A respite is defined as “a short period of relief from something difficult,” which is what we experienced this weekend as we returned to Loyd Park. Next weekend’s trip to Illinois will bookend last weekend’s trip home from visiting Jon’s mom, but this time we’ll be packing up her belongings and moving her to an assisted living facility. It’s a difficult task, to be sure. In between the two weekends, we managed to get ourselves and Cloud 9 ready for the six-day winter excursion, with two nights planned at the North Little Rock KOA and three nights at the Casino Queen RV Park in East St. Louis.
For this weekend, we arrived on Thursday evening and were delighted to find ourselves next door to friends Wendy and Jay, who are preparing to permanently relocate to Florida. Chef Cliff brought a prepared meal of meatloaf, scalloped potatoes, and green beans from our local grocery store, which made setting up camp and getting dinner served less of a stress.
Next day, Jon worked remotely from the rig while Cliff did some chores, watched TV, and napped. He also made a satisfying lunch of chili dogs, in addition to our typical Date Night fare, which including Lemon Drop cocktails, grilled New York strip steaks and veggies, and a fluffy, buttery baked potato. We intended to spend Friday evening watching “The Sound of Music,” which has become a holiday tradition, but instead found ourselves watching “Love, Charlie: The Rise and Fall of Chef Charlie Trotter,” a 2021 documentary about the celebrity chef who brought Chicago international acclaim as his two-Michelin-starred restaurant operated from 1987 to 2012. He died in 2014 at age 54, leaving behind a reputation for a fiery temper that complicated his legacy. The film includes interviews with other celebrity chefs, including Emeril Lagasse, Wolfgang Puck, Grant Achatz, and Carrie Nahabedian, who share stories about their complex relationships with Trotter and how he impacted their own careers. We found it to be an unvarnished portrait of someone who was both praised for transforming American cooking and also sued by his staff for abusive labor conditions.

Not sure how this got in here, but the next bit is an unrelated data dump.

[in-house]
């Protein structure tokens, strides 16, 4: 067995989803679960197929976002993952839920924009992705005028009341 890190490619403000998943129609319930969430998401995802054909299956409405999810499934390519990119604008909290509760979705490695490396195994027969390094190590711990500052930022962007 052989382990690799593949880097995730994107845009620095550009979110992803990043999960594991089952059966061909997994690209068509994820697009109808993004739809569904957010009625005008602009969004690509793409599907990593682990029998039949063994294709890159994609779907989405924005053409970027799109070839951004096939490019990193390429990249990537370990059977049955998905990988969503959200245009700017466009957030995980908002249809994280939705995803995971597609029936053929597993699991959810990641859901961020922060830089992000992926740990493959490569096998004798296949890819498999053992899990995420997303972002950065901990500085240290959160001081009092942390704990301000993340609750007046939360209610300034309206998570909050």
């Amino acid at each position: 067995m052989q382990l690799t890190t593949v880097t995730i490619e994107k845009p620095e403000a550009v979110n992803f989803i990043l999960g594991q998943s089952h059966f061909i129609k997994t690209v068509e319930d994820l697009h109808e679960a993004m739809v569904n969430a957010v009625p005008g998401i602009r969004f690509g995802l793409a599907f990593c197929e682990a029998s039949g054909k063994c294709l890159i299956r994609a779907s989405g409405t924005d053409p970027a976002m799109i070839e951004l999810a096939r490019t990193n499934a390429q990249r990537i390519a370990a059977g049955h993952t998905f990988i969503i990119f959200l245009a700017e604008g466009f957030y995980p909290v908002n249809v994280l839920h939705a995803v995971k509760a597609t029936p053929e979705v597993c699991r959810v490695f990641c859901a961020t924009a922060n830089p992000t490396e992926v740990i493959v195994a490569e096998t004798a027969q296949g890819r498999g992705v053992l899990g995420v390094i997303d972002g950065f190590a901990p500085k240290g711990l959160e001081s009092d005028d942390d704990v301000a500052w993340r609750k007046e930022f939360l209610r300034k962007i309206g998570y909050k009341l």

Saturday found us engaged in our typical activities: reading The New York Times, enjoying Bloody Marys and Tequila Sunrises, indulging in a sausage-and-egg scramble brunch, napping, cocktailing, and, finally, supping on pan-seared pork chops, steamed cob corn, and pea salad. We concluded the evening with “The Sound of Music,” initiating a holiday tradition we hope to continue over the coming days as we decorate Hampshire for the season.
On Sunday, as we prepared to leave camp, we did so with an eye toward Thursday, when we’ll hit the road again for Little Rock and the difficult task ahead. But this is one reason we invested in the Airstream—so we could easily pack up ourselves and our dogs and head wherever we needed to go while still maintaining a sense of “home.”